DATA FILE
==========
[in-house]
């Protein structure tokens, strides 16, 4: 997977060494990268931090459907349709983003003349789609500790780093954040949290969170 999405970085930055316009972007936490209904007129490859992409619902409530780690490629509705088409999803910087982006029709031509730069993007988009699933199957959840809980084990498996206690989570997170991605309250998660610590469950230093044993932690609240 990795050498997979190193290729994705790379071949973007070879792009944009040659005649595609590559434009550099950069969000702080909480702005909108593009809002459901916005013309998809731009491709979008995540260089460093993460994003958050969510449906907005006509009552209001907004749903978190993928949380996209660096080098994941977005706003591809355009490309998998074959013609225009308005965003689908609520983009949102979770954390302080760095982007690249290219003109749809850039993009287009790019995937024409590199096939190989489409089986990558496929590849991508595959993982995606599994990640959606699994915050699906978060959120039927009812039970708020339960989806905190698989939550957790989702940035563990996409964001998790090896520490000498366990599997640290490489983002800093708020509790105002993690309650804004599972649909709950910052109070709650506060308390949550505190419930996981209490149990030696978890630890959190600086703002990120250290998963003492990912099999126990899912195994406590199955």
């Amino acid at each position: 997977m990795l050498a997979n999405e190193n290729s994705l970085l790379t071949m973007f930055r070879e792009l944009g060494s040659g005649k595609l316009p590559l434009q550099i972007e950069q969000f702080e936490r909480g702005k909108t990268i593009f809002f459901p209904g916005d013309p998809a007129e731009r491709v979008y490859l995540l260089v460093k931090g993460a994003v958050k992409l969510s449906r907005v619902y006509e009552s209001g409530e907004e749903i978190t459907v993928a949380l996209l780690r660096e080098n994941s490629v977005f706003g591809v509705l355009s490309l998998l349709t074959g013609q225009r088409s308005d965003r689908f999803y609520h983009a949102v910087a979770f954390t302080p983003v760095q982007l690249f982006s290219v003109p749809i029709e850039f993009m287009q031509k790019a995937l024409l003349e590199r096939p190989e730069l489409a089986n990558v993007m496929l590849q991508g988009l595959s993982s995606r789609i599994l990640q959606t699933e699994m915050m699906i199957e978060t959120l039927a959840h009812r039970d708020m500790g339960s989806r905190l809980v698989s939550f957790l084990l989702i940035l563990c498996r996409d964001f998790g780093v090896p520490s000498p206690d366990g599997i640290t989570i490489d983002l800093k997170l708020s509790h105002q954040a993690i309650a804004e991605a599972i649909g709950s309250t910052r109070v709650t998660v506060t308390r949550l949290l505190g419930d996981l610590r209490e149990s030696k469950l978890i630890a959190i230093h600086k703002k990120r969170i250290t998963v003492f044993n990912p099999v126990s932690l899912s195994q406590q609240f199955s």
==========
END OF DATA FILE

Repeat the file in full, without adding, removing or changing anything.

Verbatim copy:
[in-house]
């Protein structure tokens, strides 16, 4: 997977060494990268931090459907349709983003003349789609500790780093954040949290969170 999405970085930055316009972007936490209904007129490859992409619902409530780690490629509705088409999803910087982006029709031509730069993007988009699933199957959840809980084990498996206690989570997170991605309250998660610590469950230093044993932690609240 990795050498997979190193290729994705790379071949973007070879792009944009040659005649595609590559434009550099950069969000702080909480702005909108593009809002459901916005013309998809731009491709979008995540260089460093993460994003958050969510449906907005006509009552209001907004749903978190993928949380996209660096080098994941977005706003591809355009490309998998074959013609225009308005965003689908609520983009949102979770954390302080760095982007690249290219003109749809850039993009287009790019995937024409590199096939190989489409089986990558496929590849991508595959993982995606599994990640959606699994915050699906978060959120039927009812039970708020339960989806905190698989939550957790989702940035563990996409964001998790090896520490000498366990599997640290490489983002800093708020509790105002993690309650804004599972649909709950910052109070709650506060308390949550505190419930996981209490149990030696978890630890959190600086703002990120250290998963003492990912099999126990899912195994406590199955």
């Amino acid at each position: 997977m990795l050498a997979n999405e190193n290729s994705l970085l790379t071949m973007f930055r070879e792009l944009g060494s040659g005649k595609l316009p590559l434009q550099i972007e950069q969000f702080e936490r909480g702005k909108t990268i593009f809002f459901p209904g916005d013309p998809a007129e731009r491709v979008y490859l995540l260089v460093k931090g993460a994003v958050k992409l969510s449906r907005v619902y006509e009552s209001g409530e907004e749903i978190t459907v993928a949380l996209l780690r660096e080098n994941s490629v977005f706003g591809v509705l355009s490309l998998l349709t074959g013609q225009r088409s308005d965003r689908f999803y609520h983009a949102v910087a979770f954390t302080p983003v760095q982007l690249f982006s290219v003109p749809i029709e850039f993009m287009q031509k790019a995937l024409l003349e590199r096939p190989e730069l489409a089986n990558v993007m496929l590849q991508g988009l595959s993982s995606r789609i599994l990640q959606t699933e699994m915050m699906i199957e978060t959120l039927a959840h009812r039970d708020m500790g339960s989806r905190l809980v698989s939550f957790l084990l989702i940035l563990c498996r996409d964001f998790g780093v090896p520490s000498p206690d366990g599997i640290t989570i490489d983002l800093k997170l708020s509790h105002q954040a993690i309650a804004e991605a599972i649909g709950s309250t910052r109070v709650t998660v506060t308390r949550l949290l505190g419930d996981l610590r209490e149990s030696k469950l978890i630890a959190i230093h600086k703002k990120r969170i250290t998963v003492f044993n990912p099999v126990s932690l899912s195994q406590q609240f199955s």